Starting your own apprenticeship program

Starting your own apprenticeship program
Almost any sized business that requires highly skilled employees can start an apprenticeship program. Here are a few points business owners should consider when thinking about starting their own programs.
Employer costs:
Start-up costs are minimal. However, employers must remember that sponsoring an apprenticeship program is a long-term commitment to provide an individual training. The employer must make sure a skilled worker is available to oversee the apprentice’s training.
All apprenticeship programs require classroom training, usually through one of the area’s technical colleges. The number of hours of classroom study vary, but an apprentice is required to attend classes a minimum of 144 hours per year, which is approximately one day every other week for a year. The employer pays apprentices while they are attending classes. Some employers pick up the costs for tuition and books, others require the apprentice to pay for the educational costs.
Setting up a program
In order to have an apprenticeship program, the employer must have occupations suitable for apprenticeship training. The first step is to contact the state’s Bureau of Apprenticeship Standards (in Milwaukee, 227-4398).
The Bureau of Apprenticeship Standards (BAS) will ask the following general questions to determine whether an occupation may have an apprenticeship program:
— Does it involve manual, mechanical or technical skills?
— Is it an occupation that traditionally has been learned through an on-the-job training and classroom instruction?
— Is it an occupation that is clearly identified and recognized throughout an industry?
— Is it separate from other trades, unless that part becomes practiced and recognized as a distinctly identifiable trade?
If the occupation is qualified, the field representative of the BAS will work with the company to set up a program. This is a time-consuming step that attempts to document work processes and related instruction, but it also provides the company with a tailor-made program.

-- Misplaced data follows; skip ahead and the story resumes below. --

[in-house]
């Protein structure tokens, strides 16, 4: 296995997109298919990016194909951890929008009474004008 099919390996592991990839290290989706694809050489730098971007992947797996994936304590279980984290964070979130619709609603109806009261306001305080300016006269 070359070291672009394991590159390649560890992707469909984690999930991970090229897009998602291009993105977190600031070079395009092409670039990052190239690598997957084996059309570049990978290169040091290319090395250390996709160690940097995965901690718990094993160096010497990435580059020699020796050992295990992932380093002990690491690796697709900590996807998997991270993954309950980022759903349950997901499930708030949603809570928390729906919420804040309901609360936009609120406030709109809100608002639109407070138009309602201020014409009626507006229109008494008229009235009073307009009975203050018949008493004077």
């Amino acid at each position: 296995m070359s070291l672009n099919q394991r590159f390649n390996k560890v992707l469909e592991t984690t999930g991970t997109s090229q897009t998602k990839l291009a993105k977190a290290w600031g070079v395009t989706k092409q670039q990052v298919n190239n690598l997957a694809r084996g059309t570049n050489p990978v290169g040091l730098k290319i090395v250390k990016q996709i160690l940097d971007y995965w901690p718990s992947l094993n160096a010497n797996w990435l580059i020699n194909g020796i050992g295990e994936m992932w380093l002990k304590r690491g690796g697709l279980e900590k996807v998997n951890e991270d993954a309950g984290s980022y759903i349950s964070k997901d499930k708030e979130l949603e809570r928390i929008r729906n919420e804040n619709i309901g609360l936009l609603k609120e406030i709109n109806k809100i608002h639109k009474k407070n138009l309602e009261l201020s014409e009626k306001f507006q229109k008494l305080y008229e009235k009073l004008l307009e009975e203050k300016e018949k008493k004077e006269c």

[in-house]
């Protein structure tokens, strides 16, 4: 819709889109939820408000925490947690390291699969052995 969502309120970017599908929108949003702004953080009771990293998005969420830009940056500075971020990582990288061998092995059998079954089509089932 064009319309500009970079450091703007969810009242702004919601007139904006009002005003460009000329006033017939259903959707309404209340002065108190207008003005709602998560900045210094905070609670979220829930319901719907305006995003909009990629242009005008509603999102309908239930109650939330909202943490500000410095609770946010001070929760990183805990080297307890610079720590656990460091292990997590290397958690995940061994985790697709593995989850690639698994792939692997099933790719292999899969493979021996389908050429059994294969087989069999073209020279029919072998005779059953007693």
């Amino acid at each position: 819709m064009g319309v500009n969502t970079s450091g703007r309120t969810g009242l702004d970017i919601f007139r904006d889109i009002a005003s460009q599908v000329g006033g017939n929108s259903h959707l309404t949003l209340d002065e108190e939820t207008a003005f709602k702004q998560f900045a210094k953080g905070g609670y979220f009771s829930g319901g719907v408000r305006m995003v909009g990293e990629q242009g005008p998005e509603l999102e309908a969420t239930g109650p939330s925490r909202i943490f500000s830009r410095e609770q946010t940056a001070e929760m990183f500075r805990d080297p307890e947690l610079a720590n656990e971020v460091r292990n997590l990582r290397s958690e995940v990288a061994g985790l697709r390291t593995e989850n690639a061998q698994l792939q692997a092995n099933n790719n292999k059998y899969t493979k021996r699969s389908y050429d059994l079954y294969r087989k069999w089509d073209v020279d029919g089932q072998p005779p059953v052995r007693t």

A tour is made of the company’s facilities to determine whether or not all the training can be provided at the site. Skilled workers will be identified as instructors for the apprentices.
After the program is established, the employer must recruit applicants [from within the company and outside] and complete the apprenticeship paperwork.
Major benefits
to employers
As with any business decision, apprenticeships must benefit the company that supports a program. Here are a few reasons why employers should consider it:
— Fully trained, skilled employees that know the business inside and out.
— Apprentices work as they learn.
— Less turnover because apprenticeship programs attract better job applicants. And in general, apprentices are more committed to the trade and have higher levels of job satisfaction.
— Allows employers to provide career advancement opportunities for employees who wish to enter the program.
Major benefits to apprentices:
— Gain valuable skills and knowledge making them more marketable in the future.
— An apprenticeship often serves as an entry-point into a career that would otherwise be closed to an individual with no experience.
— Apprentices have the opportunity to learn a trade, earn a wage and have a sense of job security.
Source: Bureau of Apprenticeship Standards

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